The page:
Re:Abundant where? (3, Informative)

Anonymous Coward | more than 2 years ago | (#39307101)

Maybe not by itself, but there's hydrogen in water, which Earth has a lot of to say the least.

Re:Abundant where? (0)

Anonymous Coward | more than 2 years ago | (#39307549)

A lot is very relative. The oceans only comprise about 0.023 percent of Earth's mass. Hydrogen accounts for 10% of that.

Re:Abundant where? (0)

Anonymous Coward | more than 2 years ago | (#39307943)

Yeah, but there are twice as many hydrogen atoms in the ocean. Just because some atoms have more mass doesn't mean they're more important.

Solar cells? (1)

Skapare (16644) | more than 2 years ago | (#39307191)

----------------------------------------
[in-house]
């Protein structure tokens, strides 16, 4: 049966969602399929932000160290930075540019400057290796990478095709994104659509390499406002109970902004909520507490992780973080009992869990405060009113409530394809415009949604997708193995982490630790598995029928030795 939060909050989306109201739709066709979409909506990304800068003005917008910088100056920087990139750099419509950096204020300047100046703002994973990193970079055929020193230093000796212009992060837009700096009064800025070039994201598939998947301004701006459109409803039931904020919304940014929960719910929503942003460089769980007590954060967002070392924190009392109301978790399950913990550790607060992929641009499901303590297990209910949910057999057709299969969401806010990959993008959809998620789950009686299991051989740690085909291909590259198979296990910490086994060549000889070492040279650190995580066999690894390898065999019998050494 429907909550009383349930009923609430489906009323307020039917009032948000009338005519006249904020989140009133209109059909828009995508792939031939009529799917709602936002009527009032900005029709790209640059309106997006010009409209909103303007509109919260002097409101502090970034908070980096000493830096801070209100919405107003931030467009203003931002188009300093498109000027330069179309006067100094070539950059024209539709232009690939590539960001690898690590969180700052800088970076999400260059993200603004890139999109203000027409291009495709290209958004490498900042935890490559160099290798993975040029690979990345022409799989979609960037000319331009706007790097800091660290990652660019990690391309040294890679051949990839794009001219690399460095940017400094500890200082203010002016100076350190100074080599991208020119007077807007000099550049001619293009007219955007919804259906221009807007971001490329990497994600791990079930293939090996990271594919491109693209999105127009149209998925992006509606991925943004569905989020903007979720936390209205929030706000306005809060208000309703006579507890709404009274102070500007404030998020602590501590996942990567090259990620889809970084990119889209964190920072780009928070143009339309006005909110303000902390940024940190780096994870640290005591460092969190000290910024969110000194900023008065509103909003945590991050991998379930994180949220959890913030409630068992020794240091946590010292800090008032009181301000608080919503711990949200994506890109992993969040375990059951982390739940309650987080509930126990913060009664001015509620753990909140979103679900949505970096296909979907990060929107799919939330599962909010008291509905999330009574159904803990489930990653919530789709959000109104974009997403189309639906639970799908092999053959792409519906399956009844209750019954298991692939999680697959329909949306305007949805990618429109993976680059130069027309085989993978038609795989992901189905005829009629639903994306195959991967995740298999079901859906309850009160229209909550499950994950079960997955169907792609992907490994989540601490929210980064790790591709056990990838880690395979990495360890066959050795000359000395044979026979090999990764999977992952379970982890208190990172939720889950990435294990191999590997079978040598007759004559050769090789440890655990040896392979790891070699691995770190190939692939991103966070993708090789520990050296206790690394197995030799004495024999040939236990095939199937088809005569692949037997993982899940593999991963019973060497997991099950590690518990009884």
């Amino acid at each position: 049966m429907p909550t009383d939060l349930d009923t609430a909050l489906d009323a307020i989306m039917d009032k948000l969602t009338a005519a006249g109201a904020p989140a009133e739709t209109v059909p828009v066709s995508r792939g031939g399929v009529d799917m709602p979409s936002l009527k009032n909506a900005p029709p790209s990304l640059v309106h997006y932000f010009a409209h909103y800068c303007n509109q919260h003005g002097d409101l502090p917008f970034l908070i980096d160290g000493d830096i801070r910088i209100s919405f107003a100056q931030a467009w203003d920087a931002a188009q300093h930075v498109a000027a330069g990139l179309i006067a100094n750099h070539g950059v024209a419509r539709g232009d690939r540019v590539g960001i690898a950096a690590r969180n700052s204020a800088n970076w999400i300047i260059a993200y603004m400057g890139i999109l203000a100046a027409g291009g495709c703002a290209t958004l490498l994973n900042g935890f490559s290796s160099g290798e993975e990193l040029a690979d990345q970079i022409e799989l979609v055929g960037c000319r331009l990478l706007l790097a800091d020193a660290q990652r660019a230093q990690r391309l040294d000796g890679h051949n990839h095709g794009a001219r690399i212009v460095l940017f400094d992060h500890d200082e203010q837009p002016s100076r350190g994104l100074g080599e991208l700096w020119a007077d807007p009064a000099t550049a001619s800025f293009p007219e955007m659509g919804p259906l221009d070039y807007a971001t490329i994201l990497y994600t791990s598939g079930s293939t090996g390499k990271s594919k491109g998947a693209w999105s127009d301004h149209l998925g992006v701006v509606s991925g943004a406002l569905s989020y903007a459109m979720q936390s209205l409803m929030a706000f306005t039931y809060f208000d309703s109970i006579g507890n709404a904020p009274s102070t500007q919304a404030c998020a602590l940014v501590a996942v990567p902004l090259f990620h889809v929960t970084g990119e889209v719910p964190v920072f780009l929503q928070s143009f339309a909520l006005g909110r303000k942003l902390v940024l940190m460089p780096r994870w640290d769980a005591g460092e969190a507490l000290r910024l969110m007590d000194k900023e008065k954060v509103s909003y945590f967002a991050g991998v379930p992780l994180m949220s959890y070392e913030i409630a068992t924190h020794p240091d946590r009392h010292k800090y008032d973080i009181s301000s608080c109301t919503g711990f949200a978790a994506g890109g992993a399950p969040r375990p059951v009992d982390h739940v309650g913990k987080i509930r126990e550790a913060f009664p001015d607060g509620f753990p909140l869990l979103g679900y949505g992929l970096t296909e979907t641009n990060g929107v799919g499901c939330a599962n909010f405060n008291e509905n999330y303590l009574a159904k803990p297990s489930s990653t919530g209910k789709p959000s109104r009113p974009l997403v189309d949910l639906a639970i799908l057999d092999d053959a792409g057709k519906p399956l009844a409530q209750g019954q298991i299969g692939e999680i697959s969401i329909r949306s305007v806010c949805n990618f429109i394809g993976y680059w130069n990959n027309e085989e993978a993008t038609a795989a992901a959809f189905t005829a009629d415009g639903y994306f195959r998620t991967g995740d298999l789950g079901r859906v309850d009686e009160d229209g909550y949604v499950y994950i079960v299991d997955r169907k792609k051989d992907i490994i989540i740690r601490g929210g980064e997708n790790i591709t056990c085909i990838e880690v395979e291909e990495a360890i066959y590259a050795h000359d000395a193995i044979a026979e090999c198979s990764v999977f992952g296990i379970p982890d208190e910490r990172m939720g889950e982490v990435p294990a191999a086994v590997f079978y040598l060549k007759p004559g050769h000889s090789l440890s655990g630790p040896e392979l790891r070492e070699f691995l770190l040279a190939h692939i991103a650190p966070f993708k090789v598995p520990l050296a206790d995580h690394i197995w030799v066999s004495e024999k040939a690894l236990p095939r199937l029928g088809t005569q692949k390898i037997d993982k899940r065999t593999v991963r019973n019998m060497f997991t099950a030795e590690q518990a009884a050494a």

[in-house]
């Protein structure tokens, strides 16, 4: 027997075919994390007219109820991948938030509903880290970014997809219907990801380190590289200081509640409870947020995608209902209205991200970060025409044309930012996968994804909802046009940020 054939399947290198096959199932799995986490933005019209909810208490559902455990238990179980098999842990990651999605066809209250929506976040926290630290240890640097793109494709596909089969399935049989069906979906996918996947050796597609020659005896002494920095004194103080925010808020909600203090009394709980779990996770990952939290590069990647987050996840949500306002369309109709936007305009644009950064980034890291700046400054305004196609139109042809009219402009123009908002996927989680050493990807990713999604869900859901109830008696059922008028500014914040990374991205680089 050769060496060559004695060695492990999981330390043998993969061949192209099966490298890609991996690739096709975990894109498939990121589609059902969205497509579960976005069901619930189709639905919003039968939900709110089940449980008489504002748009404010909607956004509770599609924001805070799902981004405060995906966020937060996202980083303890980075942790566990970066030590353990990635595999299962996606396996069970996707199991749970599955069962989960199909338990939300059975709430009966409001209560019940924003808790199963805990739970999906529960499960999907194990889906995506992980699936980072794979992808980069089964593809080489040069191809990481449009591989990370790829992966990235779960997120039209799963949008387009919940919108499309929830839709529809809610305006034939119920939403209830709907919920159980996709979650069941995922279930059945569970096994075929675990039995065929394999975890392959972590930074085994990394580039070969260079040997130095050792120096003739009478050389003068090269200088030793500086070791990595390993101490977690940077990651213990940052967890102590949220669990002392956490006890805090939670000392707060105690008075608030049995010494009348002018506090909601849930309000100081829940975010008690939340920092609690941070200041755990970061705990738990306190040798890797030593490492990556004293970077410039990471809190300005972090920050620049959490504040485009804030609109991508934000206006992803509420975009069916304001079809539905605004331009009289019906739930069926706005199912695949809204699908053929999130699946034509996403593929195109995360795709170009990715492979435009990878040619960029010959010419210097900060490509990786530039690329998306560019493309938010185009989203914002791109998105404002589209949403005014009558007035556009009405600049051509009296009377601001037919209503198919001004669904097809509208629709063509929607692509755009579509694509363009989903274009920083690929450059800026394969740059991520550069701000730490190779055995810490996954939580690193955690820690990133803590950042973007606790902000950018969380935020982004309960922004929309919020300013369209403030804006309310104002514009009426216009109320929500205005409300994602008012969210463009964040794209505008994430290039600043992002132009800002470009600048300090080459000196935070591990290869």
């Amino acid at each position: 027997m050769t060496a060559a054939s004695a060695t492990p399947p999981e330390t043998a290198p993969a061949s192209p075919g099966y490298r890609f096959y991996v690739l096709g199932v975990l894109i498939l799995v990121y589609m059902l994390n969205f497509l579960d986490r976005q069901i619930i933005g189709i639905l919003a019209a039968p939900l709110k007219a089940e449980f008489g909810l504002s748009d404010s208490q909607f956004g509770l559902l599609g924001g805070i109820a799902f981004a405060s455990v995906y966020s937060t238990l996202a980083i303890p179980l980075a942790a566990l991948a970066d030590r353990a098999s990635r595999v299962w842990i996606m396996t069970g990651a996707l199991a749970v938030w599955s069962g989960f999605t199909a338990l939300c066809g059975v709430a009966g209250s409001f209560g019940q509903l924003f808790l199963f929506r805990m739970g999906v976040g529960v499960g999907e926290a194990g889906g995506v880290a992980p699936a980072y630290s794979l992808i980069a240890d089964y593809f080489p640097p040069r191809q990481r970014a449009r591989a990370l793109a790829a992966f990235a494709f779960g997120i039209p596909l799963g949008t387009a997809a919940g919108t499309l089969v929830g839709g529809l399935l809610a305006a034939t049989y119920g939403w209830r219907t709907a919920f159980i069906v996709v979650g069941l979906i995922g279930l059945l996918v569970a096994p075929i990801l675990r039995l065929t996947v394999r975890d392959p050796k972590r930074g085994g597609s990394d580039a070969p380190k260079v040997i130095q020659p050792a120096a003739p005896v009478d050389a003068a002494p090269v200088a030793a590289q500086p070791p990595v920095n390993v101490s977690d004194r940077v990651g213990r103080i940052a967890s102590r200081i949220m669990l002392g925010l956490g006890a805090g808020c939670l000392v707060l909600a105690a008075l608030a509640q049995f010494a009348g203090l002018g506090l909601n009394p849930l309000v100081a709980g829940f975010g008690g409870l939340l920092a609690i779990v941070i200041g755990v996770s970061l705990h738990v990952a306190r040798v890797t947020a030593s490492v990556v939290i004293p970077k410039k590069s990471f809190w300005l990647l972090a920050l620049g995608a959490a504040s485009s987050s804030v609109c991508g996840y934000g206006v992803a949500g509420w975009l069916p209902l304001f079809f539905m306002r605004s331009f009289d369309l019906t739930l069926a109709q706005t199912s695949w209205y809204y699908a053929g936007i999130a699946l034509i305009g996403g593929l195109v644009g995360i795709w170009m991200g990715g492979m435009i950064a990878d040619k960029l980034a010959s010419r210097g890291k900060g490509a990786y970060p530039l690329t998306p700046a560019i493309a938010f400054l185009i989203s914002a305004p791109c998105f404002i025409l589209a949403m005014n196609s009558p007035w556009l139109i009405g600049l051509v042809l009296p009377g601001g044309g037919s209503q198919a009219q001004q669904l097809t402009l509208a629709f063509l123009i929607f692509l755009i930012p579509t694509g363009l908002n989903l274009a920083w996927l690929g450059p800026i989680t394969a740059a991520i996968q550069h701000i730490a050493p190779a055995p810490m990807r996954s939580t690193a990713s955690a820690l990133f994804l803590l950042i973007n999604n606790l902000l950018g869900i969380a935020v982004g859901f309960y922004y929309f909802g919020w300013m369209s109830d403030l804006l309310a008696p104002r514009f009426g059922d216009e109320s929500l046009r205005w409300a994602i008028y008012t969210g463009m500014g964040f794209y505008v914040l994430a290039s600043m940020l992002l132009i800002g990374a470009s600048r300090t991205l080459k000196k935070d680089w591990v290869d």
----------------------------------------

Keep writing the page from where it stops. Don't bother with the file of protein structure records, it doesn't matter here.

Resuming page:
Can a dry form of this be used to enhance solar cell efficiency?

Re:Solar cells? (0)

Anonymous Coward | more than 2 years ago | (#39307721)

Unlikely, as solar cells already have an external quantum efficiency that approaches unity (some quantum dot solar cells have an EQE above unity), which means that the extra surface area of the branching nanowires doesn't help a solar cell because it already absorbs nearly 100% of incident photons for conversion. The losses in solar cells are those that are out of band, shunting losses, Auger losses, etc. Also, it seems that the heat of formation of water is about -3 eV per molecule or so, which exceeds silicon's bandgap of 1.1 eV, meaning that more incident photons are actually out of band, so for electrical generation, it probably isn't a more efficient process that the photoelectric effect.

Re:Solar cells? (1)

Fned (43219) | more than 2 years ago | (#39308259)

It's probably a lot more efficient than using photoelectric cells to produce hydrogen, though.

Re:Solar cells? (3, Interesting)

Skapare (16644) | more than 2 years ago | (#39308789)